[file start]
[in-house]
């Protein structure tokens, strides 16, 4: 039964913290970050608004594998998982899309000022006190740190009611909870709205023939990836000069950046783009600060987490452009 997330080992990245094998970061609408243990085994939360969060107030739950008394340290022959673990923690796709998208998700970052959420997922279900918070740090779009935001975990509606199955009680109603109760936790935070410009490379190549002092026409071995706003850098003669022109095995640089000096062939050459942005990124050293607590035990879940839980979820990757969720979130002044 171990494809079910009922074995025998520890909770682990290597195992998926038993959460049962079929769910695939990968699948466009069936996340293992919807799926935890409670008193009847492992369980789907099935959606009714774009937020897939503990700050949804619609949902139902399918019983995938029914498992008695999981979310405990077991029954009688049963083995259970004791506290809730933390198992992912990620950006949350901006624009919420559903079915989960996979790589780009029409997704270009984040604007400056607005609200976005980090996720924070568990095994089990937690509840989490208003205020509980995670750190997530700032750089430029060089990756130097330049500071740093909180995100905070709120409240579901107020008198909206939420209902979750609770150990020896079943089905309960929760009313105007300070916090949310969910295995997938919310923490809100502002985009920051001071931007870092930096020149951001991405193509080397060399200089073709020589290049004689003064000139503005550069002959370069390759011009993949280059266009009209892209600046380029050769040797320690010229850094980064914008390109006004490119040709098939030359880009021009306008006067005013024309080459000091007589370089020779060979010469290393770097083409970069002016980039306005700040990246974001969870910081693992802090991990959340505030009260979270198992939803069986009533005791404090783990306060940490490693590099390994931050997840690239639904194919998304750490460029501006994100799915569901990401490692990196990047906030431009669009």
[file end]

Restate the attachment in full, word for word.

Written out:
[in-house]
């Protein structure tokens, strides 16, 4: 039964913290970050608004594998998982899309000022006190740190009611909870709205023939990836000069950046783009600060987490452009 997330080992990245094998970061609408243990085994939360969060107030739950008394340290022959673990923690796709998208998700970052959420997922279900918070740090779009935001975990509606199955009680109603109760936790935070410009490379190549002092026409071995706003850098003669022109095995640089000096062939050459942005990124050293607590035990879940839980979820990757969720979130002044 171990494809079910009922074995025998520890909770682990290597195992998926038993959460049962079929769910695939990968699948466009069936996340293992919807799926935890409670008193009847492992369980789907099935959606009714774009937020897939503990700050949804619609949902139902399918019983995938029914498992008695999981979310405990077991029954009688049963083995259970004791506290809730933390198992992912990620950006949350901006624009919420559903079915989960996979790589780009029409997704270009984040604007400056607005609200976005980090996720924070568990095994089990937690509840989490208003205020509980995670750190997530700032750089430029060089990756130097330049500071740093909180995100905070709120409240579901107020008198909206939420209902979750609770150990020896079943089905309960929760009313105007300070916090949310969910295995997938919310923490809100502002985009920051001071931007870092930096020149951001991405193509080397060399200089073709020589290049004689003064000139503005550069002959370069390759011009993949280059266009009209892209600046380029050769040797320690010229850094980064914008390109006004490119040709098939030359880009021009306008006067005013024309080459000091007589370089020779060979010469290393770097083409970069002016980039306005700040990246974001969870910081693992802090991990959340505030009260979270198992939803069986009533005791404090783990306060940490490693590099390994931050997840690239639904194919998304750490460029501006994100799915569901990401490692990196990047906030431009669009």